Many foreigners have the same question. If I move to Spain, how long can I live in the country without actually applying for residency? Which is the legal length I am allowed to stay without many times long and tedious residence permit application? In this article we are going to solve this doubt once for all!
The 90-day rule
In order to answer this question we are going to use the 90-day rule.
This rule simply states that you can live in Spain without residency for a maximum of 90 days. After those 3 months, you need to either obtain a residence permit, or leave the country.
And that is because the shortest stay option is the tourist (or Schengen) visa, which lasts exactly for 90 days. That is, if you plan to visit the country for tourism, business, studies, or for any other reason that will take less than 90 days, you must apply for a tourist visa in order to enter Spain.
But if you plan to stay longer than that, a residence permit is required.
Here you can find a list of all the different residence permits in the country. Each has its own requirements, and the best option entirely depends on your particular situation.
Nevertheless, bear in mind that according to your country of origin, you may not need to apply for a Schengen visa in order to stay for a maximum of 90 days in Spain. So you could freely enter the country without any prior application. Here you will find a list of all the countries that need to apply for one.
When do I become resident?
But now we need to clearly understand this next step.
When do you become a resident in the country?
Because you may have heard the distinction between resident and non-resident, which we explained in depth in this article.
But to summarize and help you understand, you will become a resident in the country after spending 183 days per year in Spain.
If you live in the country or stay for anything less than those 6 months, you are considered a non-resident.
This distinction is crucial for many reason, but perhaps the most important is taxes.
If you are regarded as a resident, you must pay resident taxes. This means paying income tax for the worldwide income generated in Spain.
Also, in order to renew certain residencies like the non-lucrative visa, you must stay in the country for 183 days minimum, hence you must become a resident.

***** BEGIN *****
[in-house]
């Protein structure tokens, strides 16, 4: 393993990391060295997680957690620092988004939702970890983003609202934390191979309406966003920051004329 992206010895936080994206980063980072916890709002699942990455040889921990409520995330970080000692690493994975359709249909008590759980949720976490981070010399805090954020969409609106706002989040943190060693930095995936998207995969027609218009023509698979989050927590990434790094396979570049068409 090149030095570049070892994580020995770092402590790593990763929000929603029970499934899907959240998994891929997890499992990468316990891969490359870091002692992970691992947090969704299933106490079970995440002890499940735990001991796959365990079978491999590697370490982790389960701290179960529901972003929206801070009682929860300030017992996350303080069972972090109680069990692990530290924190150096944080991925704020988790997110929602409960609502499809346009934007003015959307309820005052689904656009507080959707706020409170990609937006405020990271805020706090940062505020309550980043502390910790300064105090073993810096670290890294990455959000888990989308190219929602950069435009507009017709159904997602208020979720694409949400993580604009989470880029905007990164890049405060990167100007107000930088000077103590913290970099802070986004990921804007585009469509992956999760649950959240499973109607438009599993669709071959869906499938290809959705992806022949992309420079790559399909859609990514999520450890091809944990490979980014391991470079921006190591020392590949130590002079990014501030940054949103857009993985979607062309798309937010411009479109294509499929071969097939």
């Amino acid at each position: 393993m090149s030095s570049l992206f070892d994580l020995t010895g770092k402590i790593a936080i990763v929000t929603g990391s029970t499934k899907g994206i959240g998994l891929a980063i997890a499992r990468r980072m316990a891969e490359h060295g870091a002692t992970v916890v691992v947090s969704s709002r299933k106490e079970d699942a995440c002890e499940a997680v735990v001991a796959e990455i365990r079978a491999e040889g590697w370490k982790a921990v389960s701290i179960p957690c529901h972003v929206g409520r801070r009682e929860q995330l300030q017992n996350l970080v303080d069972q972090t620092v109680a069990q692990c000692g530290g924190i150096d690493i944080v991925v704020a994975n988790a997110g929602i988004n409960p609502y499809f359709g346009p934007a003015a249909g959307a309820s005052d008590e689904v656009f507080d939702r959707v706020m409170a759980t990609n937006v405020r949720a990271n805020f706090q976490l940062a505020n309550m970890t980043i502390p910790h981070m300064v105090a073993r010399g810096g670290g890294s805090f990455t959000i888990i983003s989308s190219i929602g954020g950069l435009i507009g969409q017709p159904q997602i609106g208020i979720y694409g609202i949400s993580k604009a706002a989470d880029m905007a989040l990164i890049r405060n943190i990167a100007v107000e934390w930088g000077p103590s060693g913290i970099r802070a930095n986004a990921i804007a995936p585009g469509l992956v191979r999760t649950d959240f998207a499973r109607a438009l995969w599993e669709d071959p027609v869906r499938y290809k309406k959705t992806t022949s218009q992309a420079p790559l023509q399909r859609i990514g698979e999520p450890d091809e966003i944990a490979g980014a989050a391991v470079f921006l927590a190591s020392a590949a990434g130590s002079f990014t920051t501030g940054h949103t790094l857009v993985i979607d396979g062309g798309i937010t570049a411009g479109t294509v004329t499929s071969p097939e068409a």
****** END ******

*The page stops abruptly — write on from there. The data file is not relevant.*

Do you have any doubt? Ask anything to our immigration lawyers and get an instant answer:
What to do if the legal 90 days are over
So, as we have just mentioned, doubts are over: you can stay a maximum of 3 months in Spain before becoming “ilegal” provided that you don’t have residency.
But what happens then? Which are the best alternatives to avoid legal problems if your 90 days as a tourist are nearly over?
The vast majority of residence permits must be applied at the Spanish consulate in your country of origin. That would require you to leave the country in order to get your legal residence and then come back again.
But next, we are going to analyze the different alternatives to avoid leaving the country. Because you could legally extend your stay after those 90 days are over with the following options:
Family member of an EU citizen visa
Due to its requirements, this is one of the preferred options for many foreigners.
Because if you get married or register as a civil partnership in Spain with a European Union citizen, you can obtain your residence permit easily.
A residence permit that will last for 5 years and that will allow you to work in the country.
And you can do the whole procedure even if you are already in Spain and those 90 days as a tourist are over.
Since the last modification on the law on student visas, you can now travel to Spain with a tourist visa, find a University in the country, enroll there, and obtain your visa so you can stay in the country for the whole length of your studies.
You just need to make sure to start the process at least 2 months before the start of your studies, and this visa will be yours.
You can even do paid internships with it!
Make sure to find a course that takes at least 20 teaching hours per week, and the student visa will be for sure one of the easiest paths to live in Spain for the long run.
Residencies under the Entrepreneur Law
There are different types of visas under the Entrepreneur’s Law that can be obtained directly from Spain too.
These residencies were created to attract talent and investment to Spain, hence the need to create an easy process for all foreigners that quality under it.
In that sense, the different alternatives are:
- The golden visa, if you are planning to invest in Spanish real estate.
- The entrepreneur visa, if you plan to start your own project in the country, and it involves a high level of technology and is completely innovative
- The highly qualified visa, if you get a job offer as a manager earning over € 50.000 per year
- Intracorporate transfer visa, if your company relocates you to Spain.
- Residency for investigation purposes.
And, finally, an option chose for many foreigners who have overstayed in Spain past those 90 days, and none of the options we have seen before fit into their particular case.
With the procedure of arraigo you can get residency in Spain after living in the country under a prolonged irregular situation.
The exact duration depends on the type of roots process:
- For the social arraigo, you must have lived in Spain for 3 years without legal residency, and find a job offer
- For working arraigo or arraigo laboral, the years required in Spain are 2, out of which during a minimum of 6 months you have worked for a company
- And finally, for family arraigo you just need to demonstrate you are the parent of a Spanish child or children of Spanish citizens by origin.